Participants

A total of 120 individuals with a mean age of 27.8 years and a standard deviation of 7.22 were selected for the study based on the inclusion and exclusion criteria. Among 120 individuals included, 60 males and 60 females between the age ranges of 18 to 44 suffering from tinnitus with or without any otological diseases were selected for the study. Individuals with complaint of tinnitus for more than 3 months were included for the study. None of these individuals reported any significant neurological history of psychiatric or psychological issues. All the individuals had a minimum qualification of SSLC (Secondary School Leaving Certificate) and were proficient in reading and writing Nepali language.

Procedure

Individuals were instructed to read the questionnaire thoroughly and complete the questionnaire comfortably in a given time on an individual basis. Following the administration of the tinnitus questionnaire, the individuals were instructed regarding the self -assessing THI-Nepali version, its importance and the system to grade it. Thereafter based on the subject’s grading for all the questions, the total score was calculated. For each questions in THINepali version, 3 options were provided to the patient which they had to mark based on their perception of the problem namely YES, NO, and SOMETIMES. A score of four was given for YES, zero for NO and a score of two was given for SOMETIMES. Once the subject finished rating the questions, they were grouped under 5 categories based on the severity of tinnitus, ranging from Slight, Mild, Moderate, Severe and Catastrophic[6].

Results

After the detail analysis of the obtained data, the percentiles of the individuals across various severities were achieved. The total THI-Nepali version score of all the individuals ranged from 4 to 76. This suggested that the severity of handicap ranged from slight to severe degree as represented in Figure 1. None of the individuals had catastrophic tinnitus. THI-Nepali version was able to categorize the tinnitus handicap as slight, mild, moderate and severe degree. The results of the study showed that out of 120 individuals, 20% of them had severe, 20% had a moderate, 26% of them had mild and 34% of them had slight tinnitus handicap scores. Also, the result of THI-Nepali version was analysed on the basis of three sub-sections: emotional, functional and catastrophic. In emotional subscale, YES, NO and SOMETIMES responses were found to be 12.5%, 52.5% and 35% of the times respectively. In case of functional subscale, 14.4% were YES, 56% were NO and 29.4% were SOMETIMES. For catastrophic subscale, 32% were YES, 52% were NO and 16% were SOMETIMES. The result of the study under three sub-sections: emotional, functional and catastrophic is represented in Figure 2. Statistical package for social sciences (SPSS) version 21 was utilized to understand the internal consistency of the questionnaire with Cronbach’s alpha. The result indicated Nepali version of THI with an alpha value of 0.92 suggesting good internal consistency. Also, the item-total correlation for THI-Nepali version was studied. Table 1 represents the Nepali version of Tinnitus Handicap Inventory (THI-N) with item - total correlation and Cronbach Alpha score for each 25 questions. Also, the overall Cronbach alpha score and individual scores for all the three subscales of THI-Nepali version were compared with THI-English version.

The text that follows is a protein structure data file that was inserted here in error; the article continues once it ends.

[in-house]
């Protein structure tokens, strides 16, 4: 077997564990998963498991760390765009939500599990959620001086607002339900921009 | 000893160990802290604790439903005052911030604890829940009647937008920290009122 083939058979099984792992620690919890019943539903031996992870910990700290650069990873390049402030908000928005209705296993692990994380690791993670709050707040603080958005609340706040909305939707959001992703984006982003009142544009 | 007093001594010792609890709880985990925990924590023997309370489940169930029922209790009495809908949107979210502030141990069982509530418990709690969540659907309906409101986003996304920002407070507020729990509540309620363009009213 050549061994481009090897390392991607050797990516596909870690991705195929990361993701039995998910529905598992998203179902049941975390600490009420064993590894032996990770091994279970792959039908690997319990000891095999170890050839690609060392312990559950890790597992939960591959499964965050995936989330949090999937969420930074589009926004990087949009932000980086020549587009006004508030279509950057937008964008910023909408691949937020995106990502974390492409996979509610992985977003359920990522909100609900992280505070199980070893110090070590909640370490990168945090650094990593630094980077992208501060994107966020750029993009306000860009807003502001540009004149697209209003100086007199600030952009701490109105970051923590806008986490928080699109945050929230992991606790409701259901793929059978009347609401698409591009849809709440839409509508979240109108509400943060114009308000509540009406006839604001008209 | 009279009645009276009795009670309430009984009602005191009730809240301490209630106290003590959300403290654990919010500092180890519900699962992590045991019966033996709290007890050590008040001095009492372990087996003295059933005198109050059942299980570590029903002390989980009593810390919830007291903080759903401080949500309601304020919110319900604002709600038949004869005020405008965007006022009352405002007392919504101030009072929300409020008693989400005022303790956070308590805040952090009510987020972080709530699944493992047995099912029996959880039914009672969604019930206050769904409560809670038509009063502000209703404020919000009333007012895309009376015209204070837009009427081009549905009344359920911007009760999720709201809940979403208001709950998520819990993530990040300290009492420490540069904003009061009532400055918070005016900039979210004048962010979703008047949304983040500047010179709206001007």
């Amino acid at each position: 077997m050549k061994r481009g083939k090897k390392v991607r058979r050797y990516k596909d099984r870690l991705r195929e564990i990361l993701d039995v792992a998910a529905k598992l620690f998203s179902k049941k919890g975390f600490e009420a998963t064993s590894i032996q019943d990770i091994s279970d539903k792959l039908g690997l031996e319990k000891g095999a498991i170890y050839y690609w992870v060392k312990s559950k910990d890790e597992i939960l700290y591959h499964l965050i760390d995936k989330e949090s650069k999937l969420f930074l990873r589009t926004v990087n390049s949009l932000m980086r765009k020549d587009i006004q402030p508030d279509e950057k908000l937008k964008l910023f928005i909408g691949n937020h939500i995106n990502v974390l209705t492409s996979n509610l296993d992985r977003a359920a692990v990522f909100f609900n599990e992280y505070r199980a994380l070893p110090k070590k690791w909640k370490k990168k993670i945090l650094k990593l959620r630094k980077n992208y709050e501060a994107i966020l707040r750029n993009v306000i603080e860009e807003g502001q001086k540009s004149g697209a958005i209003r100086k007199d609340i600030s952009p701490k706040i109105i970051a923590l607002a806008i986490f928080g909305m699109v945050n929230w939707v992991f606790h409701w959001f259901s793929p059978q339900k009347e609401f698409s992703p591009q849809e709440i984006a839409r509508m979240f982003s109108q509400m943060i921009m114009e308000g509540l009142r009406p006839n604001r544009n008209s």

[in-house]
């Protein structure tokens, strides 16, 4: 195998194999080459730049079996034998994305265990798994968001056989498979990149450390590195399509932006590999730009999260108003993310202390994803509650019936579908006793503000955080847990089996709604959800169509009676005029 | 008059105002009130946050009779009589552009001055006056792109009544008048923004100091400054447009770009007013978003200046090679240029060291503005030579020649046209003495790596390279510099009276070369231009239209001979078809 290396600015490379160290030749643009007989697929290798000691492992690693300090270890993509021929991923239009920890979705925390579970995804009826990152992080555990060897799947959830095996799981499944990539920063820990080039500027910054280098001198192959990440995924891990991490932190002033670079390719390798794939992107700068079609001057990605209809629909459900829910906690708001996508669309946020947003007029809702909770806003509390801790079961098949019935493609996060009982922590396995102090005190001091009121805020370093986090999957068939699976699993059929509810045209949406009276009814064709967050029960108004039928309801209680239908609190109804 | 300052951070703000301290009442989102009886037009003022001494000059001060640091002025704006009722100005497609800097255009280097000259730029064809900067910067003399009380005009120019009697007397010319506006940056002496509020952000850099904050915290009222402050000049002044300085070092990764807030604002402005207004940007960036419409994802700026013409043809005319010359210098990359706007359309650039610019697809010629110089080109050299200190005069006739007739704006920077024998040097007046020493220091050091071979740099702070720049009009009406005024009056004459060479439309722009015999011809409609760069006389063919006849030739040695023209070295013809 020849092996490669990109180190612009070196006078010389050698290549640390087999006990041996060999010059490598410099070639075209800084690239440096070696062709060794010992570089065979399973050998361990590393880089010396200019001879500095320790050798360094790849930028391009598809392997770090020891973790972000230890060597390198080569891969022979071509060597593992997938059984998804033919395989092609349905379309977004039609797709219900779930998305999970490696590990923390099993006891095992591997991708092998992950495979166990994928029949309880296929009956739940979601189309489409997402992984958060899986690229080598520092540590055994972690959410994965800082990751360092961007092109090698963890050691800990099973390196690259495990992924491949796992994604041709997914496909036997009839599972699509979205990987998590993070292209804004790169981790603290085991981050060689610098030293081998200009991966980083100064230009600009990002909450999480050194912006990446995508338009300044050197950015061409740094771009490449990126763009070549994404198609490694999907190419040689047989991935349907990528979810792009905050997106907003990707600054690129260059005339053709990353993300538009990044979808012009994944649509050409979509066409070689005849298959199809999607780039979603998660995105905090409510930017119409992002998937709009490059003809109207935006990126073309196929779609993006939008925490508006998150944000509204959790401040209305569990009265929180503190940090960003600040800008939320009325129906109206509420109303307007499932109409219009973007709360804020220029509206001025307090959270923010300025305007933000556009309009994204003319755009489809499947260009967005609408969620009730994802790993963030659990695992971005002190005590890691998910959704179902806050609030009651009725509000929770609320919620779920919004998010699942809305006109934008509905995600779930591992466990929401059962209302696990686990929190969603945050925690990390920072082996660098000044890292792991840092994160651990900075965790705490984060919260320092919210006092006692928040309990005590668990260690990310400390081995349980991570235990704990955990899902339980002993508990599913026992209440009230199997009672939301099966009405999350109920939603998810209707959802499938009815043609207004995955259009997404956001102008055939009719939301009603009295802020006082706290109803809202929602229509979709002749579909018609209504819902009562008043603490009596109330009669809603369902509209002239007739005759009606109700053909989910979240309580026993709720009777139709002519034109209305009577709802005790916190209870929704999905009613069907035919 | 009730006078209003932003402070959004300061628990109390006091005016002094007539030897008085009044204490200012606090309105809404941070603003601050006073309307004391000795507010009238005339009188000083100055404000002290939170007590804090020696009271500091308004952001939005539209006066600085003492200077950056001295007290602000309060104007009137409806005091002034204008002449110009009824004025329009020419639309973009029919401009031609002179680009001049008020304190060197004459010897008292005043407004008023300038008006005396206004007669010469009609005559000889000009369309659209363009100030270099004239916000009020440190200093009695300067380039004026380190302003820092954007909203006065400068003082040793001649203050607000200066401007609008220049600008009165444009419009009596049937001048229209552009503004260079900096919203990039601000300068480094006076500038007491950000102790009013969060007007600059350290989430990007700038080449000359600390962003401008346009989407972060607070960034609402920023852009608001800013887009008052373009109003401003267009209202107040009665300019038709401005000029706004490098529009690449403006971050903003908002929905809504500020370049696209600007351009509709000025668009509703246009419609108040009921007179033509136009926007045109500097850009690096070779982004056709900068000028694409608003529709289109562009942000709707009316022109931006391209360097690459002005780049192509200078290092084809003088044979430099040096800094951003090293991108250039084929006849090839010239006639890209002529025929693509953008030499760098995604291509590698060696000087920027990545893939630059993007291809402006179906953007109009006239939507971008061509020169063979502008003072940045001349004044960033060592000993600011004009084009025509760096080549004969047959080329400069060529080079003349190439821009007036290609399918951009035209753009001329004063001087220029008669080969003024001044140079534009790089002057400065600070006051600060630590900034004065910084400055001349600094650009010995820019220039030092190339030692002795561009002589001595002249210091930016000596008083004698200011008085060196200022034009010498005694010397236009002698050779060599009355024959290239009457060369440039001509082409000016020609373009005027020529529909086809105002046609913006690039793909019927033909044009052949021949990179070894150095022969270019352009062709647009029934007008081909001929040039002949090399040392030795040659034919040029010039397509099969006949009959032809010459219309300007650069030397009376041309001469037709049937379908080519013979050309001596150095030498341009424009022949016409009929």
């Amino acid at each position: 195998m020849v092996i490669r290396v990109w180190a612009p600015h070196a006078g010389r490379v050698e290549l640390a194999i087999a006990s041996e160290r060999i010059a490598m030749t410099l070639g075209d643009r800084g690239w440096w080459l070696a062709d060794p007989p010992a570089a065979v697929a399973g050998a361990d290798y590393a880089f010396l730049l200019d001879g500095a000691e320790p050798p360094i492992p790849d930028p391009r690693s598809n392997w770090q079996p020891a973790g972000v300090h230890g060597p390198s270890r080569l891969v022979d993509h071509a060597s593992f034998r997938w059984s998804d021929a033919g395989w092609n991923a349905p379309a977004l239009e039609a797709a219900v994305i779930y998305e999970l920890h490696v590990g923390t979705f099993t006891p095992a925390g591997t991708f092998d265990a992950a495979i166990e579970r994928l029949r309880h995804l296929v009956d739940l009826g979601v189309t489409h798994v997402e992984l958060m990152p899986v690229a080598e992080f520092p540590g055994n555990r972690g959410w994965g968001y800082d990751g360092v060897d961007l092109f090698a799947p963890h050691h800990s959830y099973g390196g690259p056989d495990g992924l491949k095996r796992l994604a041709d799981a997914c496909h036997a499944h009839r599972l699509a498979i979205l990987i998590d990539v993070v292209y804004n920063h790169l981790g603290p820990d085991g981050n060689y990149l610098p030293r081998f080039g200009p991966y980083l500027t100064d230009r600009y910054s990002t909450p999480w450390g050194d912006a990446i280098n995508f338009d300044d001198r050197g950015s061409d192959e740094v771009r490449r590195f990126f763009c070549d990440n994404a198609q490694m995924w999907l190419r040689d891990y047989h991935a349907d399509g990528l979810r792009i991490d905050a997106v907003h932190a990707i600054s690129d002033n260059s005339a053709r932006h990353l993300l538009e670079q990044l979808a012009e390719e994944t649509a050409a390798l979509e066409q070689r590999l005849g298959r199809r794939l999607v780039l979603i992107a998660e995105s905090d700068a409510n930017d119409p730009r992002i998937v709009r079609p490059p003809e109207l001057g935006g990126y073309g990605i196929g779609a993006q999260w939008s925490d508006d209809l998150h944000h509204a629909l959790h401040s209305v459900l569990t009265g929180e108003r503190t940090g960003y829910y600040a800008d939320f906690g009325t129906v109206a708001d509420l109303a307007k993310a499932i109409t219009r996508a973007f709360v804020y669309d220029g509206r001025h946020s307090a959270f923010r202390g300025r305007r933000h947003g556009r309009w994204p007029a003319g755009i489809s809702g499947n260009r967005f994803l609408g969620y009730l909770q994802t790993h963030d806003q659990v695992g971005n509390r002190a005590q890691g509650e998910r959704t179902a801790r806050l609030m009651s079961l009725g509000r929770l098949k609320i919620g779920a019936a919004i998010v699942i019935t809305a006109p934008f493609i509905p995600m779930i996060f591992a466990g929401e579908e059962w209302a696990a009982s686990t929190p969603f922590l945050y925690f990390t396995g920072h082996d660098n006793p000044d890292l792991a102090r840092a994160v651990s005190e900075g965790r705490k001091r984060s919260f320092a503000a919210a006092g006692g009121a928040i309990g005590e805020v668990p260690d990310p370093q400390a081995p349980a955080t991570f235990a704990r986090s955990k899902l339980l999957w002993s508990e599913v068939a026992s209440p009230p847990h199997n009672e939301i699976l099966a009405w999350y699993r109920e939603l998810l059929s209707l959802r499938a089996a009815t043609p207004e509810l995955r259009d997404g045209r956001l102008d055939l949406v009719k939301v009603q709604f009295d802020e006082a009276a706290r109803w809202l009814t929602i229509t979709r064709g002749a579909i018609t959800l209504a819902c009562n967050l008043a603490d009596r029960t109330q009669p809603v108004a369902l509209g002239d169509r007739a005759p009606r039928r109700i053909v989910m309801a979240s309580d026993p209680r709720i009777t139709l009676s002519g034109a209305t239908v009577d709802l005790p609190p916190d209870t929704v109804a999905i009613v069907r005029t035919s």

Tinnitus-Inventory-classification

Figure 1. Percentage of individuals falling under different severities of tinnitus as per Tinnitus Handicap Inventory classification.

Tinnitus-falling-under

Figure 2. Percentage of individuals falling under different subscale of Tinnitus Handicap Inventory- Nepali (THI-N).

Sl. no Items Item-total correlation Cronbach's Alpha if item deleted
1F Due to the tinnitus, is it hard for you to concentrate?      0.057 0.92
2F Does the loudness of the tinnitus make it uncomfortable in listening? 0.103 0.923
3E Does the tinnitus make you angry? 0.255 0.919
4F Are you confused due to the tinnitus? 0.114 0.921
5C Do you feel desperate due to the tinnitus? 0.754 0.909
6E Do you complain a great deal about the tinnitus? 0.512 0.914
7F Due to the tinnitus, do you have difficulty falling asleep at night? 0.677 0.912
8C Have you ever felt that you cannot getaway the tinnitus? 0.545 0.914
9F Does the tinnitus hinder your social activities? 0.543 0.914
10E Due to the tinnitus, do you feel frustrated? 0.571 0.913
11C Do you feel that you have a terrible disease and so you are hearing the tinnitus? 0.539 0.914